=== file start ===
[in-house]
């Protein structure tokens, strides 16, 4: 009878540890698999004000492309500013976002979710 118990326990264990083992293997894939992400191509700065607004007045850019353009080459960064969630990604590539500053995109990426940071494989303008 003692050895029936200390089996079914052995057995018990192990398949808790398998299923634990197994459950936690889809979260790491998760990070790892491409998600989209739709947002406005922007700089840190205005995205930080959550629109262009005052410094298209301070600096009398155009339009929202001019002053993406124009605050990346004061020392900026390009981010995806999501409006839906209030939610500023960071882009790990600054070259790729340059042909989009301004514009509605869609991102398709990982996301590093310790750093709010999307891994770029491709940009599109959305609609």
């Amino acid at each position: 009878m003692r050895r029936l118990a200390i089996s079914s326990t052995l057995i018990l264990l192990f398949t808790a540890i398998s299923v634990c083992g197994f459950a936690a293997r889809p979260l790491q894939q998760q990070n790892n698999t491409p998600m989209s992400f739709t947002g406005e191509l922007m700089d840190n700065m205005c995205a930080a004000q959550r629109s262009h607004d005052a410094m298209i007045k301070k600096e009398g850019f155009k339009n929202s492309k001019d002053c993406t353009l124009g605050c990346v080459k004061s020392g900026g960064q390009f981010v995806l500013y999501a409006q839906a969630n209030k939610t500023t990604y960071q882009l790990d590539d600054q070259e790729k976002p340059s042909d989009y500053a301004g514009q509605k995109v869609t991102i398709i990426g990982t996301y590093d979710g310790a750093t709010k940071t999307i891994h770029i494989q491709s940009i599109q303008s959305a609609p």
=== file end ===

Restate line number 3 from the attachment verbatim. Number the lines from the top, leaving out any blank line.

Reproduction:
């Amino acid at each position: 009878m003692r050895r029936l118990a200390i089996s079914s326990t052995l057995i018990l264990l192990f398949t808790a540890i398998s299923v634990c083992g197994f459950a936690a293997r889809p979260l790491q894939q998760q990070n790892n698999t491409p998600m989209s992400f739709t947002g406005e191509l922007m700089d840190n700065m205005c995205a930080a004000q959550r629109s262009h607004d005052a410094m298209i007045k301070k600096e009398g850019f155009k339009n929202s492309k001019d002053c993406t353009l124009g605050c990346v080459k004061s020392g900026g960064q390009f981010v995806l500013y999501a409006q839906a969630n209030k939610t500023t990604y960071q882009l790990d590539d600054q070259e790729k976002p340059s042909d989009y500053a301004g514009q509605k995109v869609t991102i398709i990426g990982t996301y590093d979710g310790a750093t709010k940071t999307i891994h770029i494989q491709s940009i599109q303008s959305a609609p």